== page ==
This Week in Science Policy and Advocacy
Policy and Advocacy News
Special Series: Meet New Members of Congress with Connections to Research, and a Science Ally Who is Leaving
December 23, 2016 | Science
This series profiles three new members of the House of Representatives with ties to science and technology as well as interviewing outgoing member Mike Honda (D-CA) about his time in Congress. Those profiled are Rep. Jodey Arrington (R-TX) who expanded the research capacity while working at Texas Tech University, Rep. Raja Krishnamoorthi (D-IL) who ran a start-up focused on commercializing university research, and Rep. Ro Khanna (D-CA) who has an intimate understanding of the Silicon Valley tech community.
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How Does a U.S. President Settle On His Science Policy?
January 5, 2017 | Scientific American
In this explanation of how presidents set their agenda with regards to science policy, the author uses the Office of Science and Technology Policy under President Obama as a case study. They particularly focus on the economic benefits of investing in science and technology, and how the incoming administration can use scientific advisors to accomplish their campaign promises.
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Argentina's Researchers Occupy Science Ministry
January 3, 2017 | Nature
After cuts to Argentina’s science budget that meant the loss of permanent positions for hundreds of young scientists, the affected researchers marched on the science ministry building, with 200 occupying the building for four days while more rallied outside the building. The government conceded to the protestors by offering extensions to those on temporary fellowship contracts that were set to end, but Argentinean scientists are still concerned about the lack of job opportunities and research funding.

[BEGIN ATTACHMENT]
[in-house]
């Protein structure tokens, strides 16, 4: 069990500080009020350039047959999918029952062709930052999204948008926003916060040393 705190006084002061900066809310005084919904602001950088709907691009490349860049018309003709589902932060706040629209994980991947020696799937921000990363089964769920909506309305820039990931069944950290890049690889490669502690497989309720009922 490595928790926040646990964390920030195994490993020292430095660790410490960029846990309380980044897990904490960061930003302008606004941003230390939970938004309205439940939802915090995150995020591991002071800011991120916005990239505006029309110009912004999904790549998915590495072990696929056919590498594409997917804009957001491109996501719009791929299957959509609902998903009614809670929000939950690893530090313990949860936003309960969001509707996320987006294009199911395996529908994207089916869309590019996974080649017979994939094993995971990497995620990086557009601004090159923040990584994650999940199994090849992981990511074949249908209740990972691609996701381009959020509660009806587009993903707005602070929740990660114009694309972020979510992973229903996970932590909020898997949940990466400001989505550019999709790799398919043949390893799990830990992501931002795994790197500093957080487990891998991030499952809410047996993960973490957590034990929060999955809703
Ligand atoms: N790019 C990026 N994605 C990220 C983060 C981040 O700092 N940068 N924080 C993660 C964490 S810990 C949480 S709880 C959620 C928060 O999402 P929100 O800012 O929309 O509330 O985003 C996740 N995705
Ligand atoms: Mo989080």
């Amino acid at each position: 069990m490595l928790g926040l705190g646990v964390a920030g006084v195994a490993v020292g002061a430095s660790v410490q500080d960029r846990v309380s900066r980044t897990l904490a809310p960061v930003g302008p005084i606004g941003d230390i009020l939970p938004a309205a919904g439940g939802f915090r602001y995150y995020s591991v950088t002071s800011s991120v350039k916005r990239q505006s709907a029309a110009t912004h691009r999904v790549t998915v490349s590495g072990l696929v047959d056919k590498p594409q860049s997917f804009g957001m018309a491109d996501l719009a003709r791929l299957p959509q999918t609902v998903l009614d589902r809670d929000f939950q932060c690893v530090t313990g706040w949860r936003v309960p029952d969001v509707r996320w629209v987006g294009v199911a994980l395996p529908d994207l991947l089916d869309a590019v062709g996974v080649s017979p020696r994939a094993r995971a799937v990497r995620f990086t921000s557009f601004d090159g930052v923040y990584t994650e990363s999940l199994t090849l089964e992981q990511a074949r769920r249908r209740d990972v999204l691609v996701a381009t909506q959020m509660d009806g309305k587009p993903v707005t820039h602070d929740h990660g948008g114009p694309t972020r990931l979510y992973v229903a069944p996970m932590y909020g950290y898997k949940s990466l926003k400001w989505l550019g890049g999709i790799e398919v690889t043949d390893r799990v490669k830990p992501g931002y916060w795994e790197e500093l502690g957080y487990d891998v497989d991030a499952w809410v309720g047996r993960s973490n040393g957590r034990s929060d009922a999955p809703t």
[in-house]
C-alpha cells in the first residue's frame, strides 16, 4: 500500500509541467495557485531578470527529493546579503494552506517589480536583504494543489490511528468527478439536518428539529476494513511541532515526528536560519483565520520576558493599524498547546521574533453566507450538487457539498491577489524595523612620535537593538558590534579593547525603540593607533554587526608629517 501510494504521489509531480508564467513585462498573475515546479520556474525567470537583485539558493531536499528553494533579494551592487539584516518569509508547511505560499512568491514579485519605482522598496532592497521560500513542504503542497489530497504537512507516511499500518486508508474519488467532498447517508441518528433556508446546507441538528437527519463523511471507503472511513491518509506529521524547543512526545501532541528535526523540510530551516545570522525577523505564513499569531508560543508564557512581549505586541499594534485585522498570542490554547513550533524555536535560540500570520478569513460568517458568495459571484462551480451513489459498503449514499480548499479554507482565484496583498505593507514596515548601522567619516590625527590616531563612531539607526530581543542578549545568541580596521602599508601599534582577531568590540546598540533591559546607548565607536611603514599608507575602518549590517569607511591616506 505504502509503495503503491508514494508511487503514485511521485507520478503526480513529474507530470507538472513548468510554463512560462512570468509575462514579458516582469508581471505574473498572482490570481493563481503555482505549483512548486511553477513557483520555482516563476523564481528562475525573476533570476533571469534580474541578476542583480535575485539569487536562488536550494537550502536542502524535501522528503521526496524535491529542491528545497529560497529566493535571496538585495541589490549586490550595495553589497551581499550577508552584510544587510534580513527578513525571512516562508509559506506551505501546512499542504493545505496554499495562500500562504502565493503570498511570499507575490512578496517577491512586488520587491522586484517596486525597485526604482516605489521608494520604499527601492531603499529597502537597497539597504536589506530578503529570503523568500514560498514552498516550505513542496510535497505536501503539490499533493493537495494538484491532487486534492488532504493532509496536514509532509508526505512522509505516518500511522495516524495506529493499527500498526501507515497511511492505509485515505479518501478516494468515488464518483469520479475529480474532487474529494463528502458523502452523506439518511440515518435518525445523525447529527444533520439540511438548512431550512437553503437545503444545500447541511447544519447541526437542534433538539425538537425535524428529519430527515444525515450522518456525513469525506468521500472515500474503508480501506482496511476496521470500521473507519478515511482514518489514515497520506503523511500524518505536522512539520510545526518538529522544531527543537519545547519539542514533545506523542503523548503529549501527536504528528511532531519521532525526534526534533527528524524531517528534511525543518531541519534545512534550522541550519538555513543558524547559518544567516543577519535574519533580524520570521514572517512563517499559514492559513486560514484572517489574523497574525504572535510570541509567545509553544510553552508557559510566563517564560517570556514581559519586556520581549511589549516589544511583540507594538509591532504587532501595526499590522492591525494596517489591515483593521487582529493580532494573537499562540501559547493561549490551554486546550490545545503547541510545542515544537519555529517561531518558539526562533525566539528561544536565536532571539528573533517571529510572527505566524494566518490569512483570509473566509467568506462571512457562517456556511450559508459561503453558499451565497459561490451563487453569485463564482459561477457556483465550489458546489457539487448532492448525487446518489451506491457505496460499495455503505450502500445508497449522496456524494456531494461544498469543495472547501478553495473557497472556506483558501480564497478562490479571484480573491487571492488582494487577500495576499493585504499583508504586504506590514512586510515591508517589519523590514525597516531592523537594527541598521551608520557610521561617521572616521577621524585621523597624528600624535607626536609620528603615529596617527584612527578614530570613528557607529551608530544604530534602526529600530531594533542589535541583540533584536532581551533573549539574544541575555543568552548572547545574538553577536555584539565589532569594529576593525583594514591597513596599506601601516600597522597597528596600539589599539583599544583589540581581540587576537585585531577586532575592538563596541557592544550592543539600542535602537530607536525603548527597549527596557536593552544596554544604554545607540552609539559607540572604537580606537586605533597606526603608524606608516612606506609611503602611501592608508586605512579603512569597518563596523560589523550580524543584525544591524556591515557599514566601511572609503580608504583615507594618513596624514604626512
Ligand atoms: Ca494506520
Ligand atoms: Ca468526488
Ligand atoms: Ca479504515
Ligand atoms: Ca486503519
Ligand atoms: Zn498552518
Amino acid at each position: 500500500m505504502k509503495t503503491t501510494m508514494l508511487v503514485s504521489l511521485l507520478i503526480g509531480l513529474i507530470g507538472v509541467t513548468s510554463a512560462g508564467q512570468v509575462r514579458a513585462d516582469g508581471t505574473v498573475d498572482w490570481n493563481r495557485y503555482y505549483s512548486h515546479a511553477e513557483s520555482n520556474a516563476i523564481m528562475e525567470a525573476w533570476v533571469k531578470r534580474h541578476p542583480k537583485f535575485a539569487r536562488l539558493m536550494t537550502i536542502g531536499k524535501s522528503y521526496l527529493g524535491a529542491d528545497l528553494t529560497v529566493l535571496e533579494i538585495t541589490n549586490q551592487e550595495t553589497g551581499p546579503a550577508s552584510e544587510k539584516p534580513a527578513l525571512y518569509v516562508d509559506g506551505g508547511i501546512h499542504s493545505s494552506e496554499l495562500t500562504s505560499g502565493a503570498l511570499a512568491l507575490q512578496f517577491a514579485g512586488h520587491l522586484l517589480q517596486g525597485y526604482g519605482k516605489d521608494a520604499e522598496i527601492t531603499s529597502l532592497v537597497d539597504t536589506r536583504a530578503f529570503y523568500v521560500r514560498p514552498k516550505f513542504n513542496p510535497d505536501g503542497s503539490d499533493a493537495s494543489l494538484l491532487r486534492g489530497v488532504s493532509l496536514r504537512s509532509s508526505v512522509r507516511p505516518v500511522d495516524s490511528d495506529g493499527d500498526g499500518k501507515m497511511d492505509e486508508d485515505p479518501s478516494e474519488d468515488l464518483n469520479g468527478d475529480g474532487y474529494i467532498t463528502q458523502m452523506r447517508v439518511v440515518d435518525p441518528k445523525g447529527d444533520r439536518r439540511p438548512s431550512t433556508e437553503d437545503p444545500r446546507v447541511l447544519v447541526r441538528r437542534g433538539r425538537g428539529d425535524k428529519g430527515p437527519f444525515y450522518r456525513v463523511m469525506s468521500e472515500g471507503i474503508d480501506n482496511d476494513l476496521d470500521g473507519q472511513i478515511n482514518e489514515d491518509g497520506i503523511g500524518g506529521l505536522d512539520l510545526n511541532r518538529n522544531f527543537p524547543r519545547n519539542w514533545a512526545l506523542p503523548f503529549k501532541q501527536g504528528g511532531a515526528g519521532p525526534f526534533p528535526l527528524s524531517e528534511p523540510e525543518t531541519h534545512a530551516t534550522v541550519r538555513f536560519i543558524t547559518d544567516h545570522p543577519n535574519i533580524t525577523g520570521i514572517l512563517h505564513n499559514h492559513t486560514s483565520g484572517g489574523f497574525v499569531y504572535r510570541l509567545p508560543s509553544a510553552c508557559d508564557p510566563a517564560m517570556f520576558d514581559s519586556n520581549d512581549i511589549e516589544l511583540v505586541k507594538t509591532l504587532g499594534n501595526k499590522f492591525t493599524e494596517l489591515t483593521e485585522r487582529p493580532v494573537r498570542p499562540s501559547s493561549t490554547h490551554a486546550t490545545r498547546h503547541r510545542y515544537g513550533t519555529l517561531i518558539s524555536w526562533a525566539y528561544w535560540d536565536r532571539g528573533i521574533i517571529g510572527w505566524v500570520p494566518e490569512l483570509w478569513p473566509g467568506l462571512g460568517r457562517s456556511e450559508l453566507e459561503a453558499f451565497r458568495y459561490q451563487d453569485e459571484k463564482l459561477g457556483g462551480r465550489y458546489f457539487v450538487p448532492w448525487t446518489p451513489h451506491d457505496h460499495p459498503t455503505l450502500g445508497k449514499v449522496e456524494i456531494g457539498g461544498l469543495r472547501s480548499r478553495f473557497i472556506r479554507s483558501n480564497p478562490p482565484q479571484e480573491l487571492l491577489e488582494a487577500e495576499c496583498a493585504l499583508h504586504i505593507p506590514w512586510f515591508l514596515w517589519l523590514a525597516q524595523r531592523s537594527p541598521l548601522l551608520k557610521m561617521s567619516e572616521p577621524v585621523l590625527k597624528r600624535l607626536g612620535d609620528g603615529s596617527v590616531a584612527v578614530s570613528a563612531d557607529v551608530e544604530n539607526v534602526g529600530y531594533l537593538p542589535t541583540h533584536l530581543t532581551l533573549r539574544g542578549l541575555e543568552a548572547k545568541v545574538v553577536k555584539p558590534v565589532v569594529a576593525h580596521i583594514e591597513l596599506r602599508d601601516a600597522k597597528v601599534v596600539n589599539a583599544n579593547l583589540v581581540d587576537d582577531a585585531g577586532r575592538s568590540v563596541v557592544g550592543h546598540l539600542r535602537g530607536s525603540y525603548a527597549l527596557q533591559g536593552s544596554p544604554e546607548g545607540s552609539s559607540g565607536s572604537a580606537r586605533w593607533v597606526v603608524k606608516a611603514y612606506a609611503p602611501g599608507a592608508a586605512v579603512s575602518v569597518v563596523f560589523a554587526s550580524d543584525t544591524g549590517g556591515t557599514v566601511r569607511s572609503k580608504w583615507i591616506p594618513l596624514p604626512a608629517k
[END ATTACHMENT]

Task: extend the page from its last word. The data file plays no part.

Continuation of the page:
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Brexit: KU Leuven Rector Pitches U.K.-Europe 'Associations'
January 5, 2017 | Times Higher Education
The Belgian university KU Leuven has indicated interest in setting up new multi-institution associations to help universities in the U.K. maintain their ties to EU collaborators and funding after Brexit takes effect. While some British universities are exploring establishing European campuses as a way of retaining access to the EU, these research associations may provide similar benefits and involve less risk for U.K. institutes.
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Why Researchers Should Resolve to Engage in 2017
January 4 2017 | Nature
This editorial suggests several paths that scientists can take to engage lawmakers and the public in support of scientific evidence. Among these paths are looking to the past to see what tactics were successful in similar situations as well as learning from groups of scientists that are already successful at communicating the importance of research and evidence based decision making.
- Find science advocacy tools at SfN.org
Political Investigation is Not the Way to Scientific Truth
January 4, 2017 | Scientific American
The authors argue that investigating the emails and other correspondence of researchers being investigated by lawmakers will not provide information on whether their results were wrong or right, and that the best way to determine if data manipulation took place is to experimentally replicate the finding. The authors use their replication of contested climate change data as an example of how much more efficient this method can be than congressional investigations.
- Get resources for engaging the media at SfN.org
Articles of Interest
What Sea Slugs Taught Us About Our Brain
January 5, 2017 | Nautilus
Some of the earliest and most fundamental discoveries on how the brain forms and encodes memories were made not in humans or even mice but in the sea slug Aplysia. This piece explores the contributions of Aplysia to early neuroscience as well as what they may illuminate about the brain in the future.
- Read more about Aplysia and memory at BrainFacts.org
The New Face of U.S. Science
January 3, 2017 | Nature
This analysis of biological and medical scientists with PhDs in the United States reveals some interesting trends in who and where biomedical research is being done. For example, four out of five scientists in the study work outside academia (primarily in the private sector) and more than half of researchers were born outside of the U.S.
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Scientists in Germany, Peru, and Taiwan to Lose Access to Elsevier Journals
December 23, 2016 | Nature
Researchers in Germany, Taiwan, and Peru will lose access to Elsevier journals in 2017 due to contract negotiation failures and lack of funding. Negotiations between Elsevier and a consortium of German research universities are still ongoing, but the rising cost of journal subscriptions and disagreements over making articles open access have led Taiwanese universities to boycott the publishing company and the Peruvian government to cut off the funds that previously paid for subscriptions.Read the latest issues of The Journal of Neuroscience and eNeuro